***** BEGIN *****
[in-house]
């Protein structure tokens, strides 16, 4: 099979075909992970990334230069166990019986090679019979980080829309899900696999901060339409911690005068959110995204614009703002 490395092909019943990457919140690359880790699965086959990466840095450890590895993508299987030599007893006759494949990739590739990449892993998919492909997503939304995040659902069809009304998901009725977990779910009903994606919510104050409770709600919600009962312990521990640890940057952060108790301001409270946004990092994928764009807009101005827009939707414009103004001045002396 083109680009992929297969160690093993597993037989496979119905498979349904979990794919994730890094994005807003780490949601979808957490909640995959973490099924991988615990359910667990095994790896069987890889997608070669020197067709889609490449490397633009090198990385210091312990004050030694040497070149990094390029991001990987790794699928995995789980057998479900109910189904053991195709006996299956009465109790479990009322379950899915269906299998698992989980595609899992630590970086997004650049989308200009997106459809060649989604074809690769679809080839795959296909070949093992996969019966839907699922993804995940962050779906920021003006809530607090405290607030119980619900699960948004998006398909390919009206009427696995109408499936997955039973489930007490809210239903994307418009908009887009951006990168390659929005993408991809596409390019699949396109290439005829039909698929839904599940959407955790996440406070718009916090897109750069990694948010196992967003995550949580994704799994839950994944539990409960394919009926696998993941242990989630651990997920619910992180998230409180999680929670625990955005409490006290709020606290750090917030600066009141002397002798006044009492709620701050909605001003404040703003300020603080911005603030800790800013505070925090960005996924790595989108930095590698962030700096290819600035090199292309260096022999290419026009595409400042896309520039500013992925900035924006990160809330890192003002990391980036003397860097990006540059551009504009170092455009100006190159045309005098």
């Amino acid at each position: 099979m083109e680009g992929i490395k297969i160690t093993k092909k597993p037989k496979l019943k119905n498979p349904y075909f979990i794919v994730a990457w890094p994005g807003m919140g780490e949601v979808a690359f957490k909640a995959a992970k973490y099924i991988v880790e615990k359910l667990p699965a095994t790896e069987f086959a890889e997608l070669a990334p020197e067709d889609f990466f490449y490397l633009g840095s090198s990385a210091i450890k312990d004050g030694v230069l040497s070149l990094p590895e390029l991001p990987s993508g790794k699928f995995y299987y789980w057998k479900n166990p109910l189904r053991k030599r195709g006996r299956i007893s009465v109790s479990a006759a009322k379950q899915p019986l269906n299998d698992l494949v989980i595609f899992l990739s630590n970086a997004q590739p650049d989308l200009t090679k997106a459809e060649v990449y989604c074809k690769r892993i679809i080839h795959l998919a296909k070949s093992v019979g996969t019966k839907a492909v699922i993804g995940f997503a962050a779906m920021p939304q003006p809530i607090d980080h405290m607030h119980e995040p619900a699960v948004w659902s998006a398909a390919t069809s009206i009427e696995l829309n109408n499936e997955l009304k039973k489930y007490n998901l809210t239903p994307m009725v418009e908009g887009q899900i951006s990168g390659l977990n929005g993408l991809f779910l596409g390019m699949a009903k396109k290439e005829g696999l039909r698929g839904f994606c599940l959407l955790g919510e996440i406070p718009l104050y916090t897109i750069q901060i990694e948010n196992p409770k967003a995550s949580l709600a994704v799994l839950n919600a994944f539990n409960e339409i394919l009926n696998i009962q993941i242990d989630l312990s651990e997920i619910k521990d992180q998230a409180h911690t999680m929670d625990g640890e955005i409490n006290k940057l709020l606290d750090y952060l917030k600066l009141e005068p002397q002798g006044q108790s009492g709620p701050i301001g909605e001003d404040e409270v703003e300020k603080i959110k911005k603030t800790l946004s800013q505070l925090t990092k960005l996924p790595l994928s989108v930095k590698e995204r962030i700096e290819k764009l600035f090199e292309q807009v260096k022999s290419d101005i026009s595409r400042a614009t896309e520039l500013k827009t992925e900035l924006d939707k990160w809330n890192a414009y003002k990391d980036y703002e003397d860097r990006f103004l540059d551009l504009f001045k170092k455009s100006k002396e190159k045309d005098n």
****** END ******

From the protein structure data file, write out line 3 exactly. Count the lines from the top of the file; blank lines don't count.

């Amino acid at each position: 099979m083109e680009g992929i490395k297969i160690t093993k092909k597993p037989k496979l019943k119905n498979p349904y075909f979990i794919v994730a990457w890094p994005g807003m919140g780490e949601v979808a690359f957490k909640a995959a992970k973490y099924i991988v880790e615990k359910l667990p699965a095994t790896e069987f086959a890889e997608l070669a990334p020197e067709d889609f990466f490449y490397l633009g840095s090198s990385a210091i450890k312990d004050g030694v230069l040497s070149l990094p590895e390029l991001p990987s993508g790794k699928f995995y299987y789980w057998k479900n166990p109910l189904r053991k030599r195709g006996r299956i007893s009465v109790s479990a006759a009322k379950q899915p019986l269906n299998d698992l494949v989980i595609f899992l990739s630590n970086a997004q590739p650049d989308l200009t090679k997106a459809e060649v990449y989604c074809k690769r892993i679809i080839h795959l998919a296909k070949s093992v019979g996969t019966k839907a492909v699922i993804g995940f997503a962050a779906m920021p939304q003006p809530i607090d980080h405290m607030h119980e995040p619900a699960v948004w659902s998006a398909a390919t069809s009206i009427e696995l829309n109408n499936e997955l009304k039973k489930y007490n998901l809210t239903p994307m009725v418009e908009g887009q899900i951006s990168g390659l977990n929005g993408l991809f779910l596409g390019m699949a009903k396109k290439e005829g696999l039909r698929g839904f994606c599940l959407l955790g919510e996440i406070p718009l104050y916090t897109i750069q901060i990694e948010n196992p409770k967003a995550s949580l709600a994704v799994l839950n919600a994944f539990n409960e339409i394919l009926n696998i009962q993941i242990d989630l312990s651990e997920i619910k521990d992180q998230a409180h911690t999680m929670d625990g640890e955005i409490n006290k940057l709020l606290d750090y952060l917030k600066l009141e005068p002397q002798g006044q108790s009492g709620p701050i301001g909605e001003d404040e409270v703003e300020k603080i959110k911005k603030t800790l946004s800013q505070l925090t990092k960005l996924p790595l994928s989108v930095k590698e995204r962030i700096e290819k764009l600035f090199e292309q807009v260096k022999s290419d101005i026009s595409r400042a614009t896309e520039l500013k827009t992925e900035l924006d939707k990160w809330n890192a414009y003002k990391d980036y703002e003397d860097r990006f103004l540059d551009l504009f001045k170092k455009s100006k002396e190159k045309d005098n």